Corgan lead series of workshops with the airport and Southwest to explore various architectural options. The input helped the design team "make the facility feel like it was already there - like it was a part of the original architecture," comments Massey.  

Architects tied the look and feel of the two structures together by continuing the roofline from the current facility to the new terminal and carrying some "big architectural gestures" from the existing building to the new, he explains. 

The existing structure's age created challenges during renovations. "There were some unique things done at the time of the previous expansion to accommodate the old structure and old systems, and some of those things proved problematic over the years," says Massey.

One of the problem areas addressed by the project was the security checkpoint. After responding to changing security requirements over the years, HOU had developed a reputation for long security lines. Sometimes passengers waited 45 minutes or more, Massey details. The constrained physical space made it challenging to queue and process passengers in an efficient manner. 

The way the screening machines were positioned and queues were formed made the previous security checkpoint inefficient, adds McElroy. 

With the addition of six new lanes during recent renovations, the checkpoint's capacity increased markedly. In addition to enhancing the processing capacity of the checkpoint, it was also crucial to clarify where passengers needed to flow after screening, notes Massey. With the new layout, passengers pass through the checkpoint and proceed straight ahead to the old gates or turn right to head toward the new.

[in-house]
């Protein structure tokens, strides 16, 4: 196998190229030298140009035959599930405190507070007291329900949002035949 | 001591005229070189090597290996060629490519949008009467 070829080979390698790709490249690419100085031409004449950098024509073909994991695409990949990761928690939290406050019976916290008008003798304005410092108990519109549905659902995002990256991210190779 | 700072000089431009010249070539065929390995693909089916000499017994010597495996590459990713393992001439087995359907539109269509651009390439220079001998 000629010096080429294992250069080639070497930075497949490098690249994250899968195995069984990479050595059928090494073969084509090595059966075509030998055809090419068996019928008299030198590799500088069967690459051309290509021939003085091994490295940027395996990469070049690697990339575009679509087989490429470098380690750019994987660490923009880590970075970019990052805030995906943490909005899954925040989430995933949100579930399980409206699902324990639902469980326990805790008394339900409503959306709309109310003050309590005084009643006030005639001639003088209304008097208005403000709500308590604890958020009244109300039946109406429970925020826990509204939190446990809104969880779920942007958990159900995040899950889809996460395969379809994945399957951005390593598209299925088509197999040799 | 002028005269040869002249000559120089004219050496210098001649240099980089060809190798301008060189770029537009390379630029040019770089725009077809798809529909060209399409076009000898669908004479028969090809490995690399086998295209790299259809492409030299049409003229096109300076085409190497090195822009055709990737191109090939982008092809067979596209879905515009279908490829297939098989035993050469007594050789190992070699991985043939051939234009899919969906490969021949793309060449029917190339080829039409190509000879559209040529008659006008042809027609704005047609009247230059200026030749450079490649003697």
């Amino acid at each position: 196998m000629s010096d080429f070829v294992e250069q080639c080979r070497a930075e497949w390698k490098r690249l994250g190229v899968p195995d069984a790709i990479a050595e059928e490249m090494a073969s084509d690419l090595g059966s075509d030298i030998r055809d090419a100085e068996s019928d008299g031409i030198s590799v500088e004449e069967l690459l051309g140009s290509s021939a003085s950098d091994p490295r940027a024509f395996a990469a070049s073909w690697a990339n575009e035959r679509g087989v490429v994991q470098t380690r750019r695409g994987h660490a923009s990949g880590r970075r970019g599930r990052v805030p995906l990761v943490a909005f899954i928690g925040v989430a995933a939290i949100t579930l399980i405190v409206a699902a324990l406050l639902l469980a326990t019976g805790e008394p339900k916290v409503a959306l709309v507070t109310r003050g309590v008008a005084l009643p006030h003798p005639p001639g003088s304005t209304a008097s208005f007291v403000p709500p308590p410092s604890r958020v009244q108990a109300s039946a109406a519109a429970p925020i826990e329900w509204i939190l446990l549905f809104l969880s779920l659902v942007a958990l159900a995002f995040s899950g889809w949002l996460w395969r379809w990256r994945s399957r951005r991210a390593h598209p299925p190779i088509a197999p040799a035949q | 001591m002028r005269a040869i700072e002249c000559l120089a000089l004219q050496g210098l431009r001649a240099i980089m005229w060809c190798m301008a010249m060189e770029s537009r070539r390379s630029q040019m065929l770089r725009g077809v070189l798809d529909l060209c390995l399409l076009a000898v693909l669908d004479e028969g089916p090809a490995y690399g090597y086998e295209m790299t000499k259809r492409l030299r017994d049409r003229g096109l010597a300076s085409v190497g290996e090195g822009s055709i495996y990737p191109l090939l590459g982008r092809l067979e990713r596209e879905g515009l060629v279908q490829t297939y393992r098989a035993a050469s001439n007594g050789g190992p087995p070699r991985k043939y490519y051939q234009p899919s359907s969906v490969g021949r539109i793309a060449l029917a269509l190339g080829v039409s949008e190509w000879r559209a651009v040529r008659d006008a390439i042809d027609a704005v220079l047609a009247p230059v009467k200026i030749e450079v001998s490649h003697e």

Color and the orientation of lighting across a wall can draw people's eyes in the direction they need to be traveling, Massey remarks. "In our interior design, we have a lot of focus on guiding the eye of the traveler."

The Corgan team worked diligently to make the terminal as intuitive as possible, he relates. "We're strong believers that space, volume, light, color and material can go a long way in helping people navigate these environments," says Massey. For example, designers used a consistently muted background palette for materials on walls, ceilings and floors in much of the concourse, but changed the materials around restrooms. The visual difference draws visitors' attention and helps them find the facilities without relying on signs, Massey explains. 

While aspects such as restrooms, holdrooms and ticketing areas are standard design components for Southwest projects, some elements at HOU represented new territory for the airline. The Federal Inspection Station, for instance, was the first it has built. With six passport inspection stations and three international baggage claim devices, the station at HOU can process up to 800 arriving passengers during peak travel times.

"So this was a learning curve for us," McElroy notes. "Working closely with both federal and local CBP (Customs and Border Protection) personnel was a critical piece of the project."

Designing a terminal for both domestic and international operations was another first for Southwest. By employing swing gates, the airline can operate an international flight alongside a domestic one. "That was all new to us, too," McElroy adds.

Despite the new ground Southwest was treading, it finished the project on time and $10 million under the original $156 million budget. 

Stretching the Budget

In general, Massey describes the new concourse as a "fairly simple, straightforward space that has a very clear materiality." By keeping the structure basic and creating standardized portals that various concessionaires plug into helps individual offerings really stand out, Massey explains. "The building doesn't compete with the concessions and the restrooms, because those are the things we want people to find," he elaborates.